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David Simonds Johnson ’44

David Simonds Johnson ’44, December 17, 2004, in Annapolis, Maryland. David attended Reed for a year in the U.S. Army Premeteorology Program. He also studied at the University of California, Berkeley, and Harvard, before receiving an AB (1948) and MA (1949) in meteorology from UCLA. From 1943 to 1946, he served in the U.S. Army Air Corps. In 1946 he joined the U.S. Weather Bureau in Boise, Idaho, as a meteorological aide. He transferred to UCLA as an associate meteorologist, working there from 1947 to 1952, after which he was an associate meteorologist with the Pineapple Research Institute in Hawaii. In 1956 he moved to the U.S. Weather Bureau in Suitland, Maryland, and was a founding member of the National Weather Satellite Center. For 26 years he directed the center and its successors, becoming the first assistant administrator for satellites and data for the National Oceanic and Atmospheric Administration. He also forwarded the idea, currently in practice, of geostationary weather satellites to be utilized by all nations. David was a fellow and president of the American Meteorological Society, and member of the American Geophysical Union and the American Institute of Aeronautics and Astronautics. In the international arena, he worked with the Committee on Space Research, the U.N. World Meteorological Organization, and various bilateral and multilateral planning and negotiation groups for environmental satellites. He received numerous awards during his career, including the Department of Commerce’s Gold Medal Award for Distinguished Achievement (1965), NASA’s Exceptional Service Medal (1966), the Presidential rank award of Meritorious Executive (1980), and the achievement award of the American Astronautical Society (1981). He retired in 1994 from the National Research Council of the National Academy of Sciences, where he was director of the National Weather Service Modernization Council. Survivors include three stepdaughters from his second marriage, five step-grandchildren, and three step-great-grandchildren.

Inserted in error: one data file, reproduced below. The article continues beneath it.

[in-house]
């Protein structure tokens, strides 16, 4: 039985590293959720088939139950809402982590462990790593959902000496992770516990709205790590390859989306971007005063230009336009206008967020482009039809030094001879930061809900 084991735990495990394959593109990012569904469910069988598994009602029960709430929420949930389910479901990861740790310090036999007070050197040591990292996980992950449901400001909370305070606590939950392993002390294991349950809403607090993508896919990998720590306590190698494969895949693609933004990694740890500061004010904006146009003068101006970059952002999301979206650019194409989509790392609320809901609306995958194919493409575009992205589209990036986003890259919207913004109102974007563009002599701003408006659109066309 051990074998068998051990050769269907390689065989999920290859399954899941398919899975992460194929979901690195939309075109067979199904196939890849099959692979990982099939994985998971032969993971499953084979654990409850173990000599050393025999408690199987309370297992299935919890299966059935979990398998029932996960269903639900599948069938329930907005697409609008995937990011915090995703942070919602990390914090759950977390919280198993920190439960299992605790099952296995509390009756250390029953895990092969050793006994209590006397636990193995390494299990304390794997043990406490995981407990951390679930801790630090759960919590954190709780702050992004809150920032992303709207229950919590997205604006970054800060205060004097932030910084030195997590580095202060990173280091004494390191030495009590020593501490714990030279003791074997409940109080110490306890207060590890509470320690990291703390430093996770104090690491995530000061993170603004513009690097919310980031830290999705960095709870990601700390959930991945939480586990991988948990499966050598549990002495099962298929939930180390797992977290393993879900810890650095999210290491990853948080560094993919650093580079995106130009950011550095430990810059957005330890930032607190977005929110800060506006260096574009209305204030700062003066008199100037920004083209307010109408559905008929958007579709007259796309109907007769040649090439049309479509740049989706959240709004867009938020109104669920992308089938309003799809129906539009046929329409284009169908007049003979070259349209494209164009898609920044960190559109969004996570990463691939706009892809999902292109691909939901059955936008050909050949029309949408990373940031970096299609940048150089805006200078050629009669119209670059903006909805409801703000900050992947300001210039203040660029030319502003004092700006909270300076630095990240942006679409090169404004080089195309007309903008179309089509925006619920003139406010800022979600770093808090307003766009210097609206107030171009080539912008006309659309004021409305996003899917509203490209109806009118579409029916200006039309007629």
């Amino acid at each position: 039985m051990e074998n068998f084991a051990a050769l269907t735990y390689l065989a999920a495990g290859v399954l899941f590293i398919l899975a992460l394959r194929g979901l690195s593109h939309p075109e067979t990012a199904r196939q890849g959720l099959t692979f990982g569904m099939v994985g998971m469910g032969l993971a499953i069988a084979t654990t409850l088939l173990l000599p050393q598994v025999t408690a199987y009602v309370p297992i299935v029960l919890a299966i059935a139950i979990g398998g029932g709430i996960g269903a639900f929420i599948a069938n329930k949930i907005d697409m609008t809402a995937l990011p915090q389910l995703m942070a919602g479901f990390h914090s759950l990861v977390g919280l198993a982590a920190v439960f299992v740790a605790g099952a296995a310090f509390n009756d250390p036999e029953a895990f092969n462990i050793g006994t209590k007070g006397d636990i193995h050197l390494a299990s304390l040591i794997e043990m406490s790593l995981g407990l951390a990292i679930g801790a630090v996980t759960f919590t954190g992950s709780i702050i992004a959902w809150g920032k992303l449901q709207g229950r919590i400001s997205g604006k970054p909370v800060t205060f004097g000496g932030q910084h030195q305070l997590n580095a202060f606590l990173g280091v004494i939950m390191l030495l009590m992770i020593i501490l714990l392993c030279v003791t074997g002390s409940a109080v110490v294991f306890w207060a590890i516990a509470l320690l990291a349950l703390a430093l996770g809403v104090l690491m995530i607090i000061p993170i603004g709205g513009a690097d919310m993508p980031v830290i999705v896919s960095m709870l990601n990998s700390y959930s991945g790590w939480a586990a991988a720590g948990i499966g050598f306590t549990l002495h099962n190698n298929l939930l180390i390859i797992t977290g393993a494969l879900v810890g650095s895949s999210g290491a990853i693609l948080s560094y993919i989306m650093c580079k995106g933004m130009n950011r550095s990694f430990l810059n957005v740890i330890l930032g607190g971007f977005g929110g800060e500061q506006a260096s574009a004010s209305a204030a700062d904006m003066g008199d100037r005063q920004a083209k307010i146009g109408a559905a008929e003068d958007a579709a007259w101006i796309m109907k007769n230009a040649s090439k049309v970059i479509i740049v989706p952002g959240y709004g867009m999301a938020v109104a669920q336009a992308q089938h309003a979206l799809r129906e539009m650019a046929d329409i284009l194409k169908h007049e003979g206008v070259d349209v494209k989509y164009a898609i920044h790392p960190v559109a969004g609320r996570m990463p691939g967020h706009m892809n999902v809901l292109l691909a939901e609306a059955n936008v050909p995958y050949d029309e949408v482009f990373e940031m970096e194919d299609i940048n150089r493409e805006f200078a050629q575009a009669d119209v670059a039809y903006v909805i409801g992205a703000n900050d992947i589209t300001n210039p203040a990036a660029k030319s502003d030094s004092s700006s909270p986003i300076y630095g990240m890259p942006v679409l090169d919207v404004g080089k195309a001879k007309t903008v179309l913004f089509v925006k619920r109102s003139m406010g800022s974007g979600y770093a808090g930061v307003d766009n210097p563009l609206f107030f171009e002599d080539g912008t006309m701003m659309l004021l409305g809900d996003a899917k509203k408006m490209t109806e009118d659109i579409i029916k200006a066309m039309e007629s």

Appeared in Reed magazine: May 2005

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